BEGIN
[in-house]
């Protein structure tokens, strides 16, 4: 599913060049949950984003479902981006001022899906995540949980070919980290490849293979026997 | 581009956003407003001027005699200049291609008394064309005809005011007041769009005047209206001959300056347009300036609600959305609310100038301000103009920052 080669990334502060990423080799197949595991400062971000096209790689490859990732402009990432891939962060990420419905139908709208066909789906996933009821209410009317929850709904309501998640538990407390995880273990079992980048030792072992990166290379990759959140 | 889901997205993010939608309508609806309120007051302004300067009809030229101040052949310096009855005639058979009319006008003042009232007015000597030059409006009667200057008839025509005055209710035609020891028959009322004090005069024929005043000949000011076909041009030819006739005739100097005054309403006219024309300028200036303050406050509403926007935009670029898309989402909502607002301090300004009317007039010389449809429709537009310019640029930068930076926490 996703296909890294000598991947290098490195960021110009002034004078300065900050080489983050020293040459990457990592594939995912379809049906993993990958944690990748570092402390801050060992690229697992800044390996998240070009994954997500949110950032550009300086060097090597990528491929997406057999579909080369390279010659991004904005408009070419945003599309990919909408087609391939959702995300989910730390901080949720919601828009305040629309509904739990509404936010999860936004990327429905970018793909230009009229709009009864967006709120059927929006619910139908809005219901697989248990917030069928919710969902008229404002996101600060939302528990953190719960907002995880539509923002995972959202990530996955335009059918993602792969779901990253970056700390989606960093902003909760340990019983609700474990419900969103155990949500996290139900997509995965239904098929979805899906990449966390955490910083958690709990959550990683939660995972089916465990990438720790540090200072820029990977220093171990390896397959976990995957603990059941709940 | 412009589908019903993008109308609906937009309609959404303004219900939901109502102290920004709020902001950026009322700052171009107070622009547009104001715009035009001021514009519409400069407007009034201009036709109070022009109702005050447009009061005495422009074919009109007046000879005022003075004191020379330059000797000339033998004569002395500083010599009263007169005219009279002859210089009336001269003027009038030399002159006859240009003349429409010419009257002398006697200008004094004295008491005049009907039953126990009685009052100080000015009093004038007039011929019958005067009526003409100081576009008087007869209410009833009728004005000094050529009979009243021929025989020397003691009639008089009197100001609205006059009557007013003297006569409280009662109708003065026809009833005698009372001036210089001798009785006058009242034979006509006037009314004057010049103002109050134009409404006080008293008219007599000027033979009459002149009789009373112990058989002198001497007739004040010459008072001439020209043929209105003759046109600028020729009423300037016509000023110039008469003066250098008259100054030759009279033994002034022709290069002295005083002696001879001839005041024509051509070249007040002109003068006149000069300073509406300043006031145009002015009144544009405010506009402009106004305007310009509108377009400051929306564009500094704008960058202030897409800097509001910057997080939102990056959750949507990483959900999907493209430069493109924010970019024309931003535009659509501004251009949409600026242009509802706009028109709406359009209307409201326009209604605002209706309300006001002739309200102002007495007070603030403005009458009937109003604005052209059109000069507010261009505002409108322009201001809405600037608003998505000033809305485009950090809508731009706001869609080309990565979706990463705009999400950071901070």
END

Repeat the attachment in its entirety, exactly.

[in-house]
């Protein structure tokens, strides 16, 4: 599913060049949950984003479902981006001022899906995540949980070919980290490849293979026997 | 581009956003407003001027005699200049291609008394064309005809005011007041769009005047209206001959300056347009300036609600959305609310100038301000103009920052 080669990334502060990423080799197949595991400062971000096209790689490859990732402009990432891939962060990420419905139908709208066909789906996933009821209410009317929850709904309501998640538990407390995880273990079992980048030792072992990166290379990759959140 | 889901997205993010939608309508609806309120007051302004300067009809030229101040052949310096009855005639058979009319006008003042009232007015000597030059409006009667200057008839025509005055209710035609020891028959009322004090005069024929005043000949000011076909041009030819006739005739100097005054309403006219024309300028200036303050406050509403926007935009670029898309989402909502607002301090300004009317007039010389449809429709537009310019640029930068930076926490 996703296909890294000598991947290098490195960021110009002034004078300065900050080489983050020293040459990457990592594939995912379809049906993993990958944690990748570092402390801050060992690229697992800044390996998240070009994954997500949110950032550009300086060097090597990528491929997406057999579909080369390279010659991004904005408009070419945003599309990919909408087609391939959702995300989910730390901080949720919601828009305040629309509904739990509404936010999860936004990327429905970018793909230009009229709009009864967006709120059927929006619910139908809005219901697989248990917030069928919710969902008229404002996101600060939302528990953190719960907002995880539509923002995972959202990530996955335009059918993602792969779901990253970056700390989606960093902003909760340990019983609700474990419900969103155990949500996290139900997509995965239904098929979805899906990449966390955490910083958690709990959550990683939660995972089916465990990438720790540090200072820029990977220093171990390896397959976990995957603990059941709940 | 412009589908019903993008109308609906937009309609959404303004219900939901109502102290920004709020902001950026009322700052171009107070622009547009104001715009035009001021514009519409400069407007009034201009036709109070022009109702005050447009009061005495422009074919009109007046000879005022003075004191020379330059000797000339033998004569002395500083010599009263007169005219009279002859210089009336001269003027009038030399002159006859240009003349429409010419009257002398006697200008004094004295008491005049009907039953126990009685009052100080000015009093004038007039011929019958005067009526003409100081576009008087007869209410009833009728004005000094050529009979009243021929025989020397003691009639008089009197100001609205006059009557007013003297006569409280009662109708003065026809009833005698009372001036210089001798009785006058009242034979006509006037009314004057010049103002109050134009409404006080008293008219007599000027033979009459002149009789009373112990058989002198001497007739004040010459008072001439020209043929209105003759046109600028020729009423300037016509000023110039008469003066250098008259100054030759009279033994002034022709290069002295005083002696001879001839005041024509051509070249007040002109003068006149000069300073509406300043006031145009002015009144544009405010506009402009106004305007310009509108377009400051929306564009500094704008960058202030897409800097509001910057997080939102990056959750949507990483959900999907493209430069493109924010970019024309931003535009659509501004251009949409600026242009509802706009028109709406359009209307409201326009209604605002209706309300006001002739309200102002007495007070603030403005009458009937109003604005052209059109000069507010261009505002409108322009201001809405600037608003998505000033809305485009950090809508731009706001869609080309990565979706990463705009999400950071901070």